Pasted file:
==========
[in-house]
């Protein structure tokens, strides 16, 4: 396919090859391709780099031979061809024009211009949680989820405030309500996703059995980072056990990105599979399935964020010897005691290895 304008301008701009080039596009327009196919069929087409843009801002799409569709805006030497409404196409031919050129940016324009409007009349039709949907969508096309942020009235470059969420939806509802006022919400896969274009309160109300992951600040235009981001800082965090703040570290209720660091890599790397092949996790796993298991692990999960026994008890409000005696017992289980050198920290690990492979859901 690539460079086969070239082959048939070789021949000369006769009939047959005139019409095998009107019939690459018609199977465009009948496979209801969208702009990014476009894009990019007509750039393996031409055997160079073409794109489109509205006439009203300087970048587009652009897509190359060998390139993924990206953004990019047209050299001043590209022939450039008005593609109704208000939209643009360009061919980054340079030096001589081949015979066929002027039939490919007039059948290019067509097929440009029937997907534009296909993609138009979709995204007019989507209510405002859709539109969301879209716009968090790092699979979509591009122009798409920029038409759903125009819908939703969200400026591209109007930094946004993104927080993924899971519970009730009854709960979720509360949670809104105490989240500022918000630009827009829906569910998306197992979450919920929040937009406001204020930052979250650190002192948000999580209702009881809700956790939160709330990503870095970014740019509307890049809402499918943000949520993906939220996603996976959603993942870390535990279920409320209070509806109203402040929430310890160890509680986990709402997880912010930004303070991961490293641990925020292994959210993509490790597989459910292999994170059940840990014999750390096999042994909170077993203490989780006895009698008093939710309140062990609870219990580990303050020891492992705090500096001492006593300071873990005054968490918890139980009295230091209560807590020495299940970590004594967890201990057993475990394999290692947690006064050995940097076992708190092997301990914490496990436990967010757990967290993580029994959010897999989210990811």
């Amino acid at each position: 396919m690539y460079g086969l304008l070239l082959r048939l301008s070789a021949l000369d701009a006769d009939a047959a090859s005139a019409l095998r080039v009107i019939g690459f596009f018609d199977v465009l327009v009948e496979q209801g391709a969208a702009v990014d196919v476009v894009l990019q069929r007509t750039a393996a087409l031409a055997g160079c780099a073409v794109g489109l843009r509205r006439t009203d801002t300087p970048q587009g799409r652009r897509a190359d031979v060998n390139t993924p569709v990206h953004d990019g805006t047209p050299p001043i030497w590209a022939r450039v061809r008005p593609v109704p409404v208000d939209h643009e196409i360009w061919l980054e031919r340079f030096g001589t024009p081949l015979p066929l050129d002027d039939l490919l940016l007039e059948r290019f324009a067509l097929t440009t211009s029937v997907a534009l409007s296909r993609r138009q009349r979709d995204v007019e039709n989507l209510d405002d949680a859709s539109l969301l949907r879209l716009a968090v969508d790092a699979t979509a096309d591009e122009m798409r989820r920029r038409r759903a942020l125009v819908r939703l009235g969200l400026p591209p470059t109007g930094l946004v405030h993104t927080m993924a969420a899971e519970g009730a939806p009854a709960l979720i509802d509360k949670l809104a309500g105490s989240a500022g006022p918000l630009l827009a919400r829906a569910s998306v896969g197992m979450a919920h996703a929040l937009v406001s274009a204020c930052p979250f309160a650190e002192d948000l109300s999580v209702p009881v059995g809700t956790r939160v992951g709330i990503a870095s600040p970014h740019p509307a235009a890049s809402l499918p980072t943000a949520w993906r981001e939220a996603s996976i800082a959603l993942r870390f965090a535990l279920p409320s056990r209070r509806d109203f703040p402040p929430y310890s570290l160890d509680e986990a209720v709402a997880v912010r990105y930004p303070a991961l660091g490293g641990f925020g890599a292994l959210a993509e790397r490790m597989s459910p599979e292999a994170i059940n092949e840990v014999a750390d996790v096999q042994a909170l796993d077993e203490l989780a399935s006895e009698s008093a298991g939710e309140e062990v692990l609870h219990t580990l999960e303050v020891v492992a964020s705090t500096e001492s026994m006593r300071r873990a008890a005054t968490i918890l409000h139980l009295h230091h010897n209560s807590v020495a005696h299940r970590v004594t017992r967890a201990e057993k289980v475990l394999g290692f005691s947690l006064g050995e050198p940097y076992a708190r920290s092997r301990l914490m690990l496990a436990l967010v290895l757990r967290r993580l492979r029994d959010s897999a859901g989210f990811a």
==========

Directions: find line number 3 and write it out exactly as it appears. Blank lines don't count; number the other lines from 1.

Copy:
């Amino acid at each position: 396919m690539y460079g086969l304008l070239l082959r048939l301008s070789a021949l000369d701009a006769d009939a047959a090859s005139a019409l095998r080039v009107i019939g690459f596009f018609d199977v465009l327009v009948e496979q209801g391709a969208a702009v990014d196919v476009v894009l990019q069929r007509t750039a393996a087409l031409a055997g160079c780099a073409v794109g489109l843009r509205r006439t009203d801002t300087p970048q587009g799409r652009r897509a190359d031979v060998n390139t993924p569709v990206h953004d990019g805006t047209p050299p001043i030497w590209a022939r450039v061809r008005p593609v109704p409404v208000d939209h643009e196409i360009w061919l980054e031919r340079f030096g001589t024009p081949l015979p066929l050129d002027d039939l490919l940016l007039e059948r290019f324009a067509l097929t440009t211009s029937v997907a534009l409007s296909r993609r138009q009349r979709d995204v007019e039709n989507l209510d405002d949680a859709s539109l969301l949907r879209l716009a968090v969508d790092a699979t979509a096309d591009e122009m798409r989820r920029r038409r759903a942020l125009v819908r939703l009235g969200l400026p591209p470059t109007g930094l946004v405030h993104t927080m993924a969420a899971e519970g009730a939806p009854a709960l979720i509802d509360k949670l809104a309500g105490s989240a500022g006022p918000l630009l827009a919400r829906a569910s998306v896969g197992m979450a919920h996703a929040l937009v406001s274009a204020c930052p979250f309160a650190e002192d948000l109300s999580v209702p009881v059995g809700t956790r939160v992951g709330i990503a870095s600040p970014h740019p509307a235009a890049s809402l499918p980072t943000a949520w993906r981001e939220a996603s996976i800082a959603l993942r870390f965090a535990l279920p409320s056990r209070r509806d109203f703040p402040p929430y310890s570290l160890d509680e986990a209720v709402a997880v912010r990105y930004p303070a991961l660091g490293g641990f925020g890599a292994l959210a993509e790397r490790m597989s459910p599979e292999a994170i059940n092949e840990v014999a750390d996790v096999q042994a909170l796993d077993e203490l989780a399935s006895e009698s008093a298991g939710e309140e062990v692990l609870h219990t580990l999960e303050v020891v492992a964020s705090t500096e001492s026994m006593r300071r873990a008890a005054t968490i918890l409000h139980l009295h230091h010897n209560s807590v020495a005696h299940r970590v004594t017992r967890a201990e057993k289980v475990l394999g290692f005691s947690l006064g050995e050198p940097y076992a708190r920290s092997r301990l914490m690990l496990a436990l967010v290895l757990r967290r993580l492979r029994d959010s897999a859901g989210f990811a």